Show simple item record

dc.contributor.author Wohlwend, Karen E.
dc.date.accessioned 2019-03-20T17:39:19Z
dc.date.available 2019-03-20T17:39:19Z
dc.date.issued 2015
dc.identifier.citation Wohlwend, K. E. (2015). Playing to belong: Sharing princesses and mediating preschool cultures. In R. Hains & M. Forman-Brunell (Eds.), Princess cultures: Mediating girls’ imaginations and identities (pp. 91-114). New York: Peter Lang. en
dc.identifier.isbn 978-1-4541-9057-8
dc.identifier.uri http://hdl.handle.net/2022/22845
dc.description.abstract Children's extensive engagements with princess culture have sparked controversy over the potential identity-shaping effects of popular media on young girls, evident in high levels of public debate in social media spheres around recent mass-mar­ket books, including, My Princess Boy (Kilodavis and DeSimone 2010) Cinderella Ate My Daughter: Dispatches from the Front Lines of the New Girlie-Girl Culture (Orenstein 2011) and The Princess Problem: Guiding Our Girls Through the Prin­cess-Obsessed Years (Hains 2014). Educational research in the past decade shows benefits to literacy learning when teachers build upon young children's diverse strengths and popular media interests that show up so often in their play (Dyson 2003; Marsh et al. 2005). For young preschool girls today, these literary reper­toires often connect to their deep knowledge of princess characters and stories in popular culture (Sekeres 2009; Wohlwend 2009). At the same time, literacy studies have alerted us to the gendered and consumerist ideological messages in these identity-shaping princess texts (Mackey 2010; Marshall and Sensoy 2011; Saltmarsh 2009). Yet we know little about the ways that the target consumers­very young girls-actually enact princess media messages during play. What hap­pens when girls play together in classrooms where teachers provide princess dolls and encourage children to remake the princess stories into versions of their own? In this chapter, I share findings from a year-long study of critical media litera­cy in preschool and primary classrooms that suggest when children collaborate during play, storytelling, and media production at school, they work out issues of belonging in friendships, brand affiliations, and classroom routines in ways that open opportunities for remaking princess texts and mediate children's cultures. en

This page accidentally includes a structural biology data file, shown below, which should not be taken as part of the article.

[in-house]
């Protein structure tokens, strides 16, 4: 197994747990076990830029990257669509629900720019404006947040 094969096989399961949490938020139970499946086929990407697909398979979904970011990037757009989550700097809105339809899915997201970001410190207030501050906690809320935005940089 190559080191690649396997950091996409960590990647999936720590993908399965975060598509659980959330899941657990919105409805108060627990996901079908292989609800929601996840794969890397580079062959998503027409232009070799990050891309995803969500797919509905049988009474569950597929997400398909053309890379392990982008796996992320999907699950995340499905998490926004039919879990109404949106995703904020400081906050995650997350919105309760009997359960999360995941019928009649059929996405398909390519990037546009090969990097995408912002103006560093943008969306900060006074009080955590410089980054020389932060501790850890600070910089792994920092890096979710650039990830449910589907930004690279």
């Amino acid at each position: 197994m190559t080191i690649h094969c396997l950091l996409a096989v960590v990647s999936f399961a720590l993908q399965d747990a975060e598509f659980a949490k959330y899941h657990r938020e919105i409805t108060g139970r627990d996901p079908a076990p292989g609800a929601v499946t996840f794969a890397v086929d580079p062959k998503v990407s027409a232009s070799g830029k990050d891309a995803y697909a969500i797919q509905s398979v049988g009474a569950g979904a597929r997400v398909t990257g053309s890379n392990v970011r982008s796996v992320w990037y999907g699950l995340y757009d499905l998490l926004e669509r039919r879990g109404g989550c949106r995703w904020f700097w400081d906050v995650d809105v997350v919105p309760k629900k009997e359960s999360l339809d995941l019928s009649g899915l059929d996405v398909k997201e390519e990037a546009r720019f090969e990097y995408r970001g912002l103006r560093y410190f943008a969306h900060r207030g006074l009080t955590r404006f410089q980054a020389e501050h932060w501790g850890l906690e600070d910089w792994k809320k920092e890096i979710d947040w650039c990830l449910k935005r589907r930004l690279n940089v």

dc.language.iso en en
dc.publisher Peter Lang en
dc.relation.isversionof https://www.peterlang.com/view/title/22230 en
dc.rights.uri https://creativecommons.org/licenses/by-nc-nd/4.0/ en
dc.title Playing to belong: Sharing princesses and mediating preschool cultures en
dc.type Book chapter en
dc.identifier.doi 10.3726/978-1-4539-1322-2


Files in this item

This item appears in the following Collection(s)

Show simple item record

Search IUScholarWorks


Advanced Search

Browse

My Account

Statistics